In an under rated army, Haemonculi are one of the most under rated choices a player can take. With their Destructors, Haemonculi can wreak havoc on any race in the 40K universe. The main drawback to this weapon, however, is its short range. What the Haemonculi needed most was mobility. Enter the skyboard.
Why use a skyboard instead of a jetbike? Personal taste, mainly. I'd already converted an Archon on a jetbike and wanted to do something different. Plus, it simply would not do for the subservient Haemonculi to be riding around on something as nice as the Archon's chosen mode of transporation.
With the exception of some moderately difficult sculpting, this conversion was somewhat easier, but much more tedious and (to my dismay) hazardous to my fingers than the jetbike conversion was. It is not recommended for people just starting out in the wild world of model conversion.
- 2 x Babylon 5 Narn Ka'Toc Battle Destroyers
- 2 x Dark Eldar Haemonculi w/Destructor (011200301)
- Wych 7 w/Blaster (011200113)
- Sybarite 1 (011200201)
- Spiky Bitz from Dark Eldar Warrior Sprue(45-07)
- Citadel Modeling Epoxy Putty - "Green Stuff" (66-13)
- thin paper clip (for pinning)
Step 1: Using a thin bladed hacksaw, I cut across the torso of the half-finished (and already partialy converted) Haemonculi models just below the point on their belts and the Wyche & Sybarite just above the hips and lower abs.
Step 2a: The excess metal was cut/ground out from the under the Haemonculis' belts, leaving a concave area. This step takes forever and is greatly helped by using a Dremel rotary tool with shaped grinding tips - Eye protection is a must! Jewlers' hand files were also used. Don't be suprised if things break off at this stage - especially if they were the result of previous converting.
Step 2b: Once the upper torsos were finished, the tops of the legs were filed and shaped to fit into the smooth concave opening. It didn't half the time of the previous step, but at this point I was sick of removing metal.
Step 3: Once the legs fit to the underside of the torso, it's time to drill holes and add pins to the torso and the feet. Be VERY careful here - especially if you are using a Dremel! I wasn't paying attention and pushed through the legs of one model right into my thumb - it nearly came out the other side. Needless to say, I learned my lesson about paying close attention when using power tools (while watching TV, that is).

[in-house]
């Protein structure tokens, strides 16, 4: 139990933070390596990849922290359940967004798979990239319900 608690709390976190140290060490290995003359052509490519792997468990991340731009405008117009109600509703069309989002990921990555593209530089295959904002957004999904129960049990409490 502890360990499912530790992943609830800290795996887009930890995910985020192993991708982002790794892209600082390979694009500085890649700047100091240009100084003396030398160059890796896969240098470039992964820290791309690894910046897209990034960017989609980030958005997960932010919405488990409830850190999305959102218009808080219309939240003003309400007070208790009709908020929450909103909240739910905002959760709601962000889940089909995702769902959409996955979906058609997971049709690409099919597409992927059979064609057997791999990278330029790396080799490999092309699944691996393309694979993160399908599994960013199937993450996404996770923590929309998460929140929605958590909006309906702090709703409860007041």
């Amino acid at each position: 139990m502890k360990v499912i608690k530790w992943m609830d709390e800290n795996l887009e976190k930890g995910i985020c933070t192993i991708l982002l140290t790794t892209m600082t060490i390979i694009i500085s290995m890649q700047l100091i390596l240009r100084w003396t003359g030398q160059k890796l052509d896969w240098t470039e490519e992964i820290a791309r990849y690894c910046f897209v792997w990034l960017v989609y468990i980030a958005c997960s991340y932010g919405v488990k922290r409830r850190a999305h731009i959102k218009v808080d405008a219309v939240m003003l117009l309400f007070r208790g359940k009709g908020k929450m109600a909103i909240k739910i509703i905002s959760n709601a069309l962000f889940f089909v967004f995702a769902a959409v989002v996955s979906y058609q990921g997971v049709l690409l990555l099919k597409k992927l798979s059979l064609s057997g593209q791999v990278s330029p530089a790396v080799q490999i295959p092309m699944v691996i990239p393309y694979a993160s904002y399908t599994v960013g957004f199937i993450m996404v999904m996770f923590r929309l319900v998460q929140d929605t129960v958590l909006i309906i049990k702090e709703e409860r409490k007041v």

Step 4: Once the torso and legs are fitted and pinned, you can glue them together. I did not glue the bodies to the skyboards because I find it's much easier to paint them prior to gluing. You may also want to start replacing parts that broke off from all the cutting and grinding in the initial steps.
Step 5a: At this stage, it's time to add the tabards (made from greenstuff). This took some time, as I have really never used the Stuff for anything more than gap filling.
Step 5b: Rear shot showing the tabards pushed up under the belt of the torso. It was at this stage I pinned the arm that broke off earlier and filled the gap. NOTE: The bodies are not glued to the skyboards - I just photographed them that way to illustrate what I'm working towards (and it holds them upright nicely) .
Step 6: The last stage before painting is to add any further conversion details to the model. Since I had already partially converted the two Haemonculi when I first got them, I just basically re-glued bitz that had fallen off and filled the gaps with Green Stuff. Time for primer!
Note: This is an older article relocated from my website - I've since painted these two and hope to have some decent pics of them up soon.